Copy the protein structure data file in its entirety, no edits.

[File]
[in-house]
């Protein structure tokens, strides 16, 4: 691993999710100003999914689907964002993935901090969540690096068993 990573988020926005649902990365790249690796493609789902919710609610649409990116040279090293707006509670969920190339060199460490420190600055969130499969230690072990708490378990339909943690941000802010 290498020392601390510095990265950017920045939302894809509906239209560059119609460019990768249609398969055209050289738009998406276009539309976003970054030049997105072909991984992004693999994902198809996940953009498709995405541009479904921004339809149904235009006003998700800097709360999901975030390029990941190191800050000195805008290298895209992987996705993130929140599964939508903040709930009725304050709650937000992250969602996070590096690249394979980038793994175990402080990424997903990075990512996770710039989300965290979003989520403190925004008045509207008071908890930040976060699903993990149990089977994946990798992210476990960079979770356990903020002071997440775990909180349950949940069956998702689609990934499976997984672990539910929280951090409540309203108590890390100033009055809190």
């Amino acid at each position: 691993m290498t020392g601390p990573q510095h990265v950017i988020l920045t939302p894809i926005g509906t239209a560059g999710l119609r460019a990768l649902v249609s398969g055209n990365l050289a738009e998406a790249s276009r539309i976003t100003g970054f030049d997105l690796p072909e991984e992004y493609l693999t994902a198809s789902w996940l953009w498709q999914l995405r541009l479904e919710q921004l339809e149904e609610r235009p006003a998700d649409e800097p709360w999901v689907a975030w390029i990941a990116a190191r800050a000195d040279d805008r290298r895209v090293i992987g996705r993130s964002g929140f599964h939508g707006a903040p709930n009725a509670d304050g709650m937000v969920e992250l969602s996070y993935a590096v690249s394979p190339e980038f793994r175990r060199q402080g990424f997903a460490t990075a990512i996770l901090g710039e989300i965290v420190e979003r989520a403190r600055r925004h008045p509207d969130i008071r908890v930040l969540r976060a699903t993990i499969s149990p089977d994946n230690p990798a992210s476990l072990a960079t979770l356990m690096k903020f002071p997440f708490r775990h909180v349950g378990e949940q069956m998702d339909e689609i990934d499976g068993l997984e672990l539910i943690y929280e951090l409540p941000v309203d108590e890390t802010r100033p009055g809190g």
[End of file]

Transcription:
[in-house]
């Protein structure tokens, strides 16, 4: 691993999710100003999914689907964002993935901090969540690096068993 990573988020926005649902990365790249690796493609789902919710609610649409990116040279090293707006509670969920190339060199460490420190600055969130499969230690072990708490378990339909943690941000802010 290498020392601390510095990265950017920045939302894809509906239209560059119609460019990768249609398969055209050289738009998406276009539309976003970054030049997105072909991984992004693999994902198809996940953009498709995405541009479904921004339809149904235009006003998700800097709360999901975030390029990941190191800050000195805008290298895209992987996705993130929140599964939508903040709930009725304050709650937000992250969602996070590096690249394979980038793994175990402080990424997903990075990512996770710039989300965290979003989520403190925004008045509207008071908890930040976060699903993990149990089977994946990798992210476990960079979770356990903020002071997440775990909180349950949940069956998702689609990934499976997984672990539910929280951090409540309203108590890390100033009055809190």
């Amino acid at each position: 691993m290498t020392g601390p990573q510095h990265v950017i988020l920045t939302p894809i926005g509906t239209a560059g999710l119609r460019a990768l649902v249609s398969g055209n990365l050289a738009e998406a790249s276009r539309i976003t100003g970054f030049d997105l690796p072909e991984e992004y493609l693999t994902a198809s789902w996940l953009w498709q999914l995405r541009l479904e919710q921004l339809e149904e609610r235009p006003a998700d649409e800097p709360w999901v689907a975030w390029i990941a990116a190191r800050a000195d040279d805008r290298r895209v090293i992987g996705r993130s964002g929140f599964h939508g707006a903040p709930n009725a509670d304050g709650m937000v969920e992250l969602s996070y993935a590096v690249s394979p190339e980038f793994r175990r060199q402080g990424f997903a460490t990075a990512i996770l901090g710039e989300i965290v420190e979003r989520a403190r600055r925004h008045p509207d969130i008071r908890v930040l969540r976060a699903t993990i499969s149990p089977d994946n230690p990798a992210s476990l072990a960079t979770l356990m690096k903020f002071p997440f708490r775990h909180v349950g378990e949940q069956m998702d339909e689609i990934d499976g068993l997984e672990l539910i943690y929280e951090l409540p941000v309203d108590e890390t802010r100033p009055g809190g």